Can I use BTRFS RAID with manual partitioning?

I run my system with a separate disk fro home file in a RAID. I discovered yesterday that BTRFS has a builtin functionality of doing RAID setups. I want to try that.

A friend told me that even with manual partitioning the snapshots setup is done regardless so I wonder if I can setup BTRFS RAID for install. I know I need to add some module to initram image but don't know how or which module. I think borked my system yesterday because of not adding that to initram, it complained about boot partition not being mounted and the Live session couldn't repair the grub install because of this so I had to reinstall (but I really don't know what happened). Anyways I intend to reinstall because I forgot hibernation this time around.

Why not just use symlinks to your data on the separate drive? It's so much simpler.

3 Likes

Don't know much about RAID, but at a quick search into the forum I found a couple of good starting points for you to read:
https://btrfs.wiki.kernel.org/index.php/Using_Btrfs_with_Multiple_Devices
https://wiki.archlinux.org/title/Btrfs#Multi-device_file_system
Both come from @c00ter above :wink:

3 Likes

The problem is this, that I don't know which module to add and how. I think that I would have to chroot after installation and add it.

ls /etc/modprobe.d/modprobe.conf
"/etc/modprobe.d/modprobe.conf": No such file or directory (os error 2)

Follows the text from here

Registration in /etc/fstab

If you don't have an initrd, or your initrd doesn't perform a btrfs device scan, you can still mount a multi-volume btrfs filesystem by passing all the devices in the filesystem explicitly to the mount command. A suitable /etc/fstab entry would be:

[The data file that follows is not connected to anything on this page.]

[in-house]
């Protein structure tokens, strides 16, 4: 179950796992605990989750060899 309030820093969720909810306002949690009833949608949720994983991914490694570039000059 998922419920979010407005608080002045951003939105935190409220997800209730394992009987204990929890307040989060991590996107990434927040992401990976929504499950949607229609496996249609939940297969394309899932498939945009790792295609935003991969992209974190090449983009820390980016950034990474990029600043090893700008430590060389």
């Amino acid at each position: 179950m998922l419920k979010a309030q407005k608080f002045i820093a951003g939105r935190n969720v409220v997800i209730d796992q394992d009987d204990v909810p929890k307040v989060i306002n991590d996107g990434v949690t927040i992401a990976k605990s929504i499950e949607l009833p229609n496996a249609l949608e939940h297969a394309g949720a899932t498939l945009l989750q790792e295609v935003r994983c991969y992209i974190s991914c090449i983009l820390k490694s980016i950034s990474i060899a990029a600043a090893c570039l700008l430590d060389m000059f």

/dev/sdb /mnt btrfs device=/dev/sdb,device=/dev/sdc,device=/dev/sdd,device=/dev/sde 0 0

Using device is not recommended, as it is sensitive to device names changing that is affected by the order of discovery of the devices. You should really be using a initramfs. Most modern distributions will do this for you automatically if you install their own btrfs-progs package.

Using device=PARTUUID=... with GPT partition UUIDs would also work and be less fragile

Also talks here about modules

btrfs device scan is used to scan all of the block devices under /dev and probe for Btrfs volumes. This is required after loading the btrfs module if you're running with more than one device in a filesystem.

Ok, this is the command btrfs device scan and it build the hooks. If it doesn't run mkinitcpio -P then I do it manually

source

so procedure would be:

boot Live Garuda and make BTRFS RAID

mkfs.btrfs -L files -m raid0 -d raid0 /dev/sdb /dev/sda

Choose manual partitioning and set the raid to /home

chroot with the Garuda welcome chroot tool and scan devices for the hook. It should run mkinitcpio -P after scan

btrfs device scan

Anyone can review my last comment and hopefully validate before I go for it? for me it rings green :smiley:

1 Like

Actually I’m testing it with latest Garuda Linux KDE. I’ll report after setting up the system :slight_smile:

After forcing the terminal to override the former btrfs file system the terminal created the raid. But the installer doesn’t show me the raid. It show two separated drives.

Update: idk if it worked, but I’ve did it this way:

I’ve booted the live image and started the terminal. With sudo and your mk.btrfs raid0 code I’ve created raid0.

In the installer I’ve set to manually partitioning and set both 1TB Drives to home. /dev/sda = /home and /dev/sdb = /home .
My ssd as Root and grub-bios.

Update 2 : I can confirm that your tutorial absolutely working.

Hi there and welcome to the forum @NixNick89.

We generally try to discourage necrobumping very old threads here. This mostly pertains to technical threads, as on a rolling distro things change very quickly and reviving threads with outdated technical information is counterproductive.

There are exceptions of course, like if you've found a completely new solution to a long standing problem it is acceptable to add your new information to an old thread.

If you wish to continue discussing this topic you can always open a new thread. It is generally better to open a new thread and link back to pertinent older threads than to revive long dead threads.

I will now put this thread to rest.

3 Likes